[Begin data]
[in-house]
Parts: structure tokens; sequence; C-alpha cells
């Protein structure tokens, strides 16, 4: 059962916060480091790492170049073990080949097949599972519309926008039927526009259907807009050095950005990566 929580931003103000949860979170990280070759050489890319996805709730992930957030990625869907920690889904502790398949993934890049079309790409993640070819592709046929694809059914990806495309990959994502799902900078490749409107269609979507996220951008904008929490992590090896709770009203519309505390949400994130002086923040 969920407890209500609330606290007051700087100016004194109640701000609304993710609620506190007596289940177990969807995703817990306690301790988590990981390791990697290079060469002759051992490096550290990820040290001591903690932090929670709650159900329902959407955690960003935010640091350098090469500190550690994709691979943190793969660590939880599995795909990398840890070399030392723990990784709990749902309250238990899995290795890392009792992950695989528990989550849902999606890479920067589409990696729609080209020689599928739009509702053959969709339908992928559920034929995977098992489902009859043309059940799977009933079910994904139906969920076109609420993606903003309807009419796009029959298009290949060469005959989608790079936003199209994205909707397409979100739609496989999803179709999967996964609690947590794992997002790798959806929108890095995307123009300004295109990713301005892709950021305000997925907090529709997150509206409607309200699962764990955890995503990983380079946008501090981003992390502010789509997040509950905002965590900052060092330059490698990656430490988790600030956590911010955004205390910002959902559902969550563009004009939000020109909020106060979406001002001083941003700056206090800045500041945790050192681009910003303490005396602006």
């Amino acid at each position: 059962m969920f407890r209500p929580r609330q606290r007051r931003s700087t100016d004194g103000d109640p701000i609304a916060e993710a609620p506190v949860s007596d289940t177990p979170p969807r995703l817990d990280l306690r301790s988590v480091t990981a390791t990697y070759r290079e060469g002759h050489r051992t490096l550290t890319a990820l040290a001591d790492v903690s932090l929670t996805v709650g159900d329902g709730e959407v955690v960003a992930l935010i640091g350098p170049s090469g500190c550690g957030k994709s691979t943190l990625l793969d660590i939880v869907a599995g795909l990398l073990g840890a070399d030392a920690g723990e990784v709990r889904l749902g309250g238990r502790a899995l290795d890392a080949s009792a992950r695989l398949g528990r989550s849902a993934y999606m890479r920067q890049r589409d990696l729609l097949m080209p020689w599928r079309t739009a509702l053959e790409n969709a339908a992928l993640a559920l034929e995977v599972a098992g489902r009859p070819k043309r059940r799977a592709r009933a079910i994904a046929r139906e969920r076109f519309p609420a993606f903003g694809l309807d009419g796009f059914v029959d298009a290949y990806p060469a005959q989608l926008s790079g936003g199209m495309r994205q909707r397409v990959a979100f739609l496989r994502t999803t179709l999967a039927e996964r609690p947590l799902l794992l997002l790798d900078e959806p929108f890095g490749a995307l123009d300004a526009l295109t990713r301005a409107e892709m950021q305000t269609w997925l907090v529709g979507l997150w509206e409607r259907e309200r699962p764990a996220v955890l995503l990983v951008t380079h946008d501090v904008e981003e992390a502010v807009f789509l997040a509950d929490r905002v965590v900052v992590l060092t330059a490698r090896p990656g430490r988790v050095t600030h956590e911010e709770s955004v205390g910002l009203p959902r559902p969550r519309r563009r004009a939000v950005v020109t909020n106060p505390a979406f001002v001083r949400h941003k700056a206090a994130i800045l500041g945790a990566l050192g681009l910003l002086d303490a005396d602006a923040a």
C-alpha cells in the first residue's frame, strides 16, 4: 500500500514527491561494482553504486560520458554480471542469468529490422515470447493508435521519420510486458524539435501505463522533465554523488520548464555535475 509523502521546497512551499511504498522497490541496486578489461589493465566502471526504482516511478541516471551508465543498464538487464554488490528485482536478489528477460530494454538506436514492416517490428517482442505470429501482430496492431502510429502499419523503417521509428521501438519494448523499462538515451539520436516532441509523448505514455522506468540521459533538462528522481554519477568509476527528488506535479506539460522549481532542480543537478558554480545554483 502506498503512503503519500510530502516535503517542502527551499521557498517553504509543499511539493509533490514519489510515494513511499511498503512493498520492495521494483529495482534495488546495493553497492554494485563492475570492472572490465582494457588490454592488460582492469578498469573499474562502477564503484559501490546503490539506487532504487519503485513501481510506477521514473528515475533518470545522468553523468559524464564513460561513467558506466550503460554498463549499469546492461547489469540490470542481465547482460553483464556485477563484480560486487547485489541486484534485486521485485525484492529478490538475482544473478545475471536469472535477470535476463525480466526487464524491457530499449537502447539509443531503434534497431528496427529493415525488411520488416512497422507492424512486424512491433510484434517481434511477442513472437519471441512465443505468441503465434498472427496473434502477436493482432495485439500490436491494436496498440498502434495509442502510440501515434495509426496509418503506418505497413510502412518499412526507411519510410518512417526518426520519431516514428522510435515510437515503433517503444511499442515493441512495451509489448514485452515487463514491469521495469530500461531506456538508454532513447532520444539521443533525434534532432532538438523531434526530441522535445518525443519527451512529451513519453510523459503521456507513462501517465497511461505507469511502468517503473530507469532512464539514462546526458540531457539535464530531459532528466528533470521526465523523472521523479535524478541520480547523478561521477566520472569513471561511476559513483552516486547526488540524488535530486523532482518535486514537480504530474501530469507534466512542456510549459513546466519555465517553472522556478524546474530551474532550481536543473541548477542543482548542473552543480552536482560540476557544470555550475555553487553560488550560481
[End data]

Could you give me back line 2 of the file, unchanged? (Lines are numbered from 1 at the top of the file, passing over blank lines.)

Parts: structure tokens; sequence; C-alpha cells